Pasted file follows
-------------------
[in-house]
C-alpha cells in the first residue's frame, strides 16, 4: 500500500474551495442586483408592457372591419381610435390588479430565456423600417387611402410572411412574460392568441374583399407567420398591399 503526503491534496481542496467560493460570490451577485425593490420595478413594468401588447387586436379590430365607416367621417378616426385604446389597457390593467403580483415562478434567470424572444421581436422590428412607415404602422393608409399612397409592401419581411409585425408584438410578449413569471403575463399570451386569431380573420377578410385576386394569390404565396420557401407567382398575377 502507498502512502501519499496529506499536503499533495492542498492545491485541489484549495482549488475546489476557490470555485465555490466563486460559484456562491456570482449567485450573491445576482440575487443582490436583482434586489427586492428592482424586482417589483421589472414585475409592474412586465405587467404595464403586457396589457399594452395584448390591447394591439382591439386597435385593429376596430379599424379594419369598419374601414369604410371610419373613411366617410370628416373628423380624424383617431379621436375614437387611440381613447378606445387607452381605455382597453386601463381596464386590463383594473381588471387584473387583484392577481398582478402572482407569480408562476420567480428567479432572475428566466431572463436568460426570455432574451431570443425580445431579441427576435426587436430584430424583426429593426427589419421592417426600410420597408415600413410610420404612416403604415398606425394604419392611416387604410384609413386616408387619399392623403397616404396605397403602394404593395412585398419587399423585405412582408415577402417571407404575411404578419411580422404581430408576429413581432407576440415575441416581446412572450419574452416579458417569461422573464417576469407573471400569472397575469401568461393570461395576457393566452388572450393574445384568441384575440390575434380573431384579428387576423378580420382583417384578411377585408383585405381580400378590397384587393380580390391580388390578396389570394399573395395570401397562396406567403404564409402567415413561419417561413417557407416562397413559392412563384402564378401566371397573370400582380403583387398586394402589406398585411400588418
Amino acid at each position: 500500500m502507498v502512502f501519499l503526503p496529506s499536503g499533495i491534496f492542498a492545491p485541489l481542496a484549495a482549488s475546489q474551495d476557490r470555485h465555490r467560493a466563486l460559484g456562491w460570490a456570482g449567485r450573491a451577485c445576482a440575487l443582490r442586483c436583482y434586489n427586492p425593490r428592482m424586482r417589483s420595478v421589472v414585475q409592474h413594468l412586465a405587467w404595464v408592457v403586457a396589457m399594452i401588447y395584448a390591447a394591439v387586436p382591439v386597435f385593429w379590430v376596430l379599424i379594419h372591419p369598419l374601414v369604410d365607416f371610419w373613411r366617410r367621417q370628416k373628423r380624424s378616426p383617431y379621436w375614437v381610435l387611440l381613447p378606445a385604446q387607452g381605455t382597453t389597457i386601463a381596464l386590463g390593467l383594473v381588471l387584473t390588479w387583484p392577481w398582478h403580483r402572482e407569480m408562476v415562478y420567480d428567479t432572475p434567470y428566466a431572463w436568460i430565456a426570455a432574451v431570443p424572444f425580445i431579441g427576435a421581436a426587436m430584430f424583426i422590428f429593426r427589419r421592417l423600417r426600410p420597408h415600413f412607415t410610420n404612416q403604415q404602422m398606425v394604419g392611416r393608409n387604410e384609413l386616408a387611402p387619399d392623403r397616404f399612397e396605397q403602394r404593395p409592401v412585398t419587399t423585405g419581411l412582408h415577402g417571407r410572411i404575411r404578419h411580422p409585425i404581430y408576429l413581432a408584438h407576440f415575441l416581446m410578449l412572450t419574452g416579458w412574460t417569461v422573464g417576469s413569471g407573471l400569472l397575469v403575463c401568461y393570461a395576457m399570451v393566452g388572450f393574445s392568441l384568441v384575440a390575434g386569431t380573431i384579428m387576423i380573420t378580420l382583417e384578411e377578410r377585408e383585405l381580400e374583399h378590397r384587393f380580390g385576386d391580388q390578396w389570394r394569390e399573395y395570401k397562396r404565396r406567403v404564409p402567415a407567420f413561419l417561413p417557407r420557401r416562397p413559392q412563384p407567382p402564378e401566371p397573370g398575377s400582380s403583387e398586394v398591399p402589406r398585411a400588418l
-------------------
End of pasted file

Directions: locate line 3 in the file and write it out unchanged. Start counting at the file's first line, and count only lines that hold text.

Amino acid at each position: 500500500m502507498v502512502f501519499l503526503p496529506s499536503g499533495i491534496f492542498a492545491p485541489l481542496a484549495a482549488s475546489q474551495d476557490r470555485h465555490r467560493a466563486l460559484g456562491w460570490a456570482g449567485r450573491a451577485c445576482a440575487l443582490r442586483c436583482y434586489n427586492p425593490r428592482m424586482r417589483s420595478v421589472v414585475q409592474h413594468l412586465a405587467w404595464v408592457v403586457a396589457m399594452i401588447y395584448a390591447a394591439v387586436p382591439v386597435f385593429w379590430v376596430l379599424i379594419h372591419p369598419l374601414v369604410d365607416f371610419w373613411r366617410r367621417q370628416k373628423r380624424s378616426p383617431y379621436w375614437v381610435l387611440l381613447p378606445a385604446q387607452g381605455t382597453t389597457i386601463a381596464l386590463g390593467l383594473v381588471l387584473t390588479w387583484p392577481w398582478h403580483r402572482e407569480m408562476v415562478y420567480d428567479t432572475p434567470y428566466a431572463w436568460i430565456a426570455a432574451v431570443p424572444f425580445i431579441g427576435a421581436a426587436m430584430f424583426i422590428f429593426r427589419r421592417l423600417r426600410p420597408h415600413f412607415t410610420n404612416q403604415q404602422m398606425v394604419g392611416r393608409n387604410e384609413l386616408a387611402p387619399d392623403r397616404f399612397e396605397q403602394r404593395p409592401v412585398t419587399t423585405g419581411l412582408h415577402g417571407r410572411i404575411r404578419h411580422p409585425i404581430y408576429l413581432a408584438h407576440f415575441l416581446m410578449l412572450t419574452g416579458w412574460t417569461v422573464g417576469s413569471g407573471l400569472l397575469v403575463c401568461y393570461a395576457m399570451v393566452g388572450f393574445s392568441l384568441v384575440a390575434g386569431t380573431i384579428m387576423i380573420t378580420l382583417e384578411e377578410r377585408e383585405l381580400e374583399h378590397r384587393f380580390g385576386d391580388q390578396w389570394r394569390e399573395y395570401k397562396r404565396r406567403v404564409p402567415a407567420f413561419l417561413p417557407r420557401r416562397p413559392q412563384p407567382p402564378e401566371p397573370g398575377s400582380s403583387e398586394v398591399p402589406r398585411a400588418l